That scene reminded me of the famous rape of Blanche Dubois (Vivien Leigh) by Stanley Kowalski (Marlon Brando) in Elia Kazan's filmed adaptation of A Streetcar Named Desire. The two characters are alone together, the atmosphere is tense, the female character senses that the man's mood is shifting toward a more menacing attitude, she tries to fight (Blanche Dubois resolves to using a broken glass bottle as protection while Mrs. Lestingois can't even find any weapon before Boudu firmly grabs her wrists), finally, the camera drifts away from the struggle to focus on a decorative element of the room. As I said before, in Boudu's case this element is a humorous picture used to reinforce the comic aspect of the situation (ha ha), while in Streetcar's case, the "mise en scene" is more dramatic as the spectator gets to see the resilient face of Blanche reflected in a broken mirror. The number of similarities between these two scenes made it even more painful for me to watch Boudu. In fact, it made it almost as painful as reading all these soaring reviews, none of which mentioned what clearly happened in this scene: rape.

Only one review I read said it clearly: "Boudu does subsequently rape his rescuer’s wife" (however it comes from a source less prestigious than the very positive reviews earlier). It is reassuring to hear someone else say it is rape considering the only other review I found that used the term "rape" used it only to say "the otherwise icy Mrs. Lestingois's trembling, giggly post-coital thaw after a scene that seems to imply rape indicates that her façade of honor is only really in place with the anticipation of being toppled". I have to give it to the author of this review: this is clearly what the director intended to show: a bourgeois woman suppressing her sexuality until a truly bold man introduces her to the pleasures of the flesh.

Does this scene actually reflect how women react to unwanted sexual attention though? Jean Renoir is probably not the only one to be incredibly misled on the subject. We all heard of the negative attention a GOT scene involving Cersei and her brother Jaime received a few months ago in the episode entitled "Breaker of Chains" (season 4). While most spectators and critics perceived it as a rape scene (see for instance articles in The Daily Beast, and The Gloss) but for the people involved in shooting it (most notably the actors as well as the director Alex Graves who claimed: "It becomes consensual by the end.") things did not seem as clear.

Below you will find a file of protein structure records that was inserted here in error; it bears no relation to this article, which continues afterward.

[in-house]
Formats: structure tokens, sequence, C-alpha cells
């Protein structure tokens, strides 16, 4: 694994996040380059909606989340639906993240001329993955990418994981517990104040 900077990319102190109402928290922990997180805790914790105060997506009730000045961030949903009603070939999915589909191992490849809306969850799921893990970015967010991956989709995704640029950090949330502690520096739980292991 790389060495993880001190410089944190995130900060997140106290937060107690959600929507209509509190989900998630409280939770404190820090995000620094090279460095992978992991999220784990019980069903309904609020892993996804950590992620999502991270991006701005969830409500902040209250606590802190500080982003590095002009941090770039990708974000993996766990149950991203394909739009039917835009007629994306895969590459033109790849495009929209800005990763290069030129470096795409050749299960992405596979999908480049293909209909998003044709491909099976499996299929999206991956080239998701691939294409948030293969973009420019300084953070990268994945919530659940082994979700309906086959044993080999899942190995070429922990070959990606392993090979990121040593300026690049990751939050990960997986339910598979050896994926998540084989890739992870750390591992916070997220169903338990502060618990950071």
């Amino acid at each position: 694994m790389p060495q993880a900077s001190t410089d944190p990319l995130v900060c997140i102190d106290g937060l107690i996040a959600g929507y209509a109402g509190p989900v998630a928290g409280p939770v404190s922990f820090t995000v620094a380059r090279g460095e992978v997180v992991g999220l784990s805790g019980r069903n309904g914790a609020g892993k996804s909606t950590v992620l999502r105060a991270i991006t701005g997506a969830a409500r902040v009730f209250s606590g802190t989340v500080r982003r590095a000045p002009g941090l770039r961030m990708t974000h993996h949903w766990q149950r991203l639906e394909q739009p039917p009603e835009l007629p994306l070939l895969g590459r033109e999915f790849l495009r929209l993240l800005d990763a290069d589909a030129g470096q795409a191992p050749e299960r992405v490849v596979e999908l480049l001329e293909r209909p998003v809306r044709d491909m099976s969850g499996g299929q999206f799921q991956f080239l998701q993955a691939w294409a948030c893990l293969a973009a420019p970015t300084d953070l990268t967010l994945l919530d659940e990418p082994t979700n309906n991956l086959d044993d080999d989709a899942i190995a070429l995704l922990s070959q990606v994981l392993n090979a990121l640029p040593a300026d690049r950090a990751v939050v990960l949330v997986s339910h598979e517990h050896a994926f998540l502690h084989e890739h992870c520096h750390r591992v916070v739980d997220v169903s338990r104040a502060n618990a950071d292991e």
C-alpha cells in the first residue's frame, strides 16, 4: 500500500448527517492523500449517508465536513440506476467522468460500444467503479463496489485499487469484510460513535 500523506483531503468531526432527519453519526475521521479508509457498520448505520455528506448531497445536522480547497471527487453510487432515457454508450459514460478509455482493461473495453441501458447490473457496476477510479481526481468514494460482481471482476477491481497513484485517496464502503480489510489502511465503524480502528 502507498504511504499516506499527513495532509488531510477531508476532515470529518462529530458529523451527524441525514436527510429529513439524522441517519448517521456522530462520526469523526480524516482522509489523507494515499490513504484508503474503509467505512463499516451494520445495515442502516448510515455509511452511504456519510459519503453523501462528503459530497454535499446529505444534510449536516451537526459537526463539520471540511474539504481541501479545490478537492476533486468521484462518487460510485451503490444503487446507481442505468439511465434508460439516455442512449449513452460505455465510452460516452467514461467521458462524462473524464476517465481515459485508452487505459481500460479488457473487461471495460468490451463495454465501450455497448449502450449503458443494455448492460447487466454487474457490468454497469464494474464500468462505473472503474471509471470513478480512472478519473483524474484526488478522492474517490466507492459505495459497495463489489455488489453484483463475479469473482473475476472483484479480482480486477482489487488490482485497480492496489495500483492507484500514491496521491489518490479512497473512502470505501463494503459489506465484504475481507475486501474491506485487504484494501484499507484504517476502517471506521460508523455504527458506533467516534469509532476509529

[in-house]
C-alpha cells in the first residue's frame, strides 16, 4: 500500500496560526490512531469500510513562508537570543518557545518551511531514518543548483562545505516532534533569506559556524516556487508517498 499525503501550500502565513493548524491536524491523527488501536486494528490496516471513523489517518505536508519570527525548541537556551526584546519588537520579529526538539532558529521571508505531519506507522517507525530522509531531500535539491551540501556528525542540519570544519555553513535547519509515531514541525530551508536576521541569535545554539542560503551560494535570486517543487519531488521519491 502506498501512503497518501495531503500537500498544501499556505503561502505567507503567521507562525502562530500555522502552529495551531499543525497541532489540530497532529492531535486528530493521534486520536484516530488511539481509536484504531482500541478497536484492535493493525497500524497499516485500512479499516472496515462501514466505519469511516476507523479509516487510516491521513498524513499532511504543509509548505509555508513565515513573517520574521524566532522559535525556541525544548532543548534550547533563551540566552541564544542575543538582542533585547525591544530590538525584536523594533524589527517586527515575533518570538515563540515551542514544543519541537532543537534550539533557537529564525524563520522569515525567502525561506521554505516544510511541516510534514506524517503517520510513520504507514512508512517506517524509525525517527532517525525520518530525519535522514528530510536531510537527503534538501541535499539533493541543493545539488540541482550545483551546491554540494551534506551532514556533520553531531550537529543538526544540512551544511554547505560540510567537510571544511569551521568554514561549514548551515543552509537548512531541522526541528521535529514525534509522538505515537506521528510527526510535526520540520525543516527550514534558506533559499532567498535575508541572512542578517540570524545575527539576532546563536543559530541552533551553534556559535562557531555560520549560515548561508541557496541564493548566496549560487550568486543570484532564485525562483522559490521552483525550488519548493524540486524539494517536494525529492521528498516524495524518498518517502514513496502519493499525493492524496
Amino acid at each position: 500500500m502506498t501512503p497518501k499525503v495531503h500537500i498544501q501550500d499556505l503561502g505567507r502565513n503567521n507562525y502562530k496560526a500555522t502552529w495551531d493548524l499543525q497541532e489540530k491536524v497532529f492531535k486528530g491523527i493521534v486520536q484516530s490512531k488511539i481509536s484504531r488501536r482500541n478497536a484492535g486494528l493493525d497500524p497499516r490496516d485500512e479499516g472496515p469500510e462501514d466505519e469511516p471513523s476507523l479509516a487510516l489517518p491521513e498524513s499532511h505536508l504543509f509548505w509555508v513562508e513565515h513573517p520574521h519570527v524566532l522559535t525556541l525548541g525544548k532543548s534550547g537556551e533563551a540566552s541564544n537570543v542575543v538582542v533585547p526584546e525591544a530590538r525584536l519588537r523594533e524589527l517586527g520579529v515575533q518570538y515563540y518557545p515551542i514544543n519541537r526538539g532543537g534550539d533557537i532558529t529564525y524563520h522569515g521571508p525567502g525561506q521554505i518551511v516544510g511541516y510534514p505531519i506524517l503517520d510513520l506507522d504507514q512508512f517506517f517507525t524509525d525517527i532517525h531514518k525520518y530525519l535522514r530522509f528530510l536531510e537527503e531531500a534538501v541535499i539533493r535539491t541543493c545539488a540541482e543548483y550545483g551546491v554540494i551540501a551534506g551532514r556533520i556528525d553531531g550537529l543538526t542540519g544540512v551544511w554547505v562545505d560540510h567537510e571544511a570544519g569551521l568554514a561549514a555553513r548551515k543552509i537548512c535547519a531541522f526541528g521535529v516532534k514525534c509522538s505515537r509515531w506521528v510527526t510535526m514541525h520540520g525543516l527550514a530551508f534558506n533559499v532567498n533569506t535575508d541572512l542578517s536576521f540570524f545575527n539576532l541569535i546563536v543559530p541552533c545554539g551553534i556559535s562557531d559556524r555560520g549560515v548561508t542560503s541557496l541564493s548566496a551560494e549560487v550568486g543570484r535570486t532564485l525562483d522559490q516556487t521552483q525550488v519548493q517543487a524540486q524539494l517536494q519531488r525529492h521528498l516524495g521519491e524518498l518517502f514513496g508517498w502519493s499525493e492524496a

Roughly 70 years have passed between the release of Boudu Saved From Drowning and the airing of GOT's "Breaker of Chains" episode. Mentalities have changed drastically. In 1932, women's rights were far from what they are now. However, we still seem to be incredibly dumb about rape, not managing to tell the difference between consensual and non-consensual sexual interactions as well as not realizing how devastating the latter is for the victims. It is simple though: if you did not get your partner's consent then you are involving them in a sexual interaction against their will. That is rape, it is a violation of someone's human rights, a traumatizing act of violence. Therefore, arguing that women may offer some resistance before starting to truly enjoy themselves is not only a mistake, it is dangerous, it is criminal. I do not want to live in a world where I am denied the power to decide if I want to get involved in a sexual interaction or not because culture claims men are better qualified than me to tell when I want to have sex. I do not think anyone should decide for me when I want to have sex.

Movies and shows that encourage the idea that it is acceptable to force a woman into sexual intercourse, because she's probably hoping for it and will ultimately enjoy it is awful. It is both misogynist and sexist, it hurts everyone, it encourages lack of communication and understanding between people who are attracted (or not) to each other while reinforcing the domination of one sex over the other.

The fact that we still don't seem to fully grab the importance of something as basic as consent makes me feel deeply powerless. However, I realize there are plenty of smart people out there who are dedicated to changing that for the better be it by ​scrutinizing rapists' defense, deconstructing rape culture​, "making consent cool" or simply sharing advice to deal with sexual assault and help victims.

We have a long way to go but I trust we'll make it!

Empire © 20th Television

Empire © 20th Television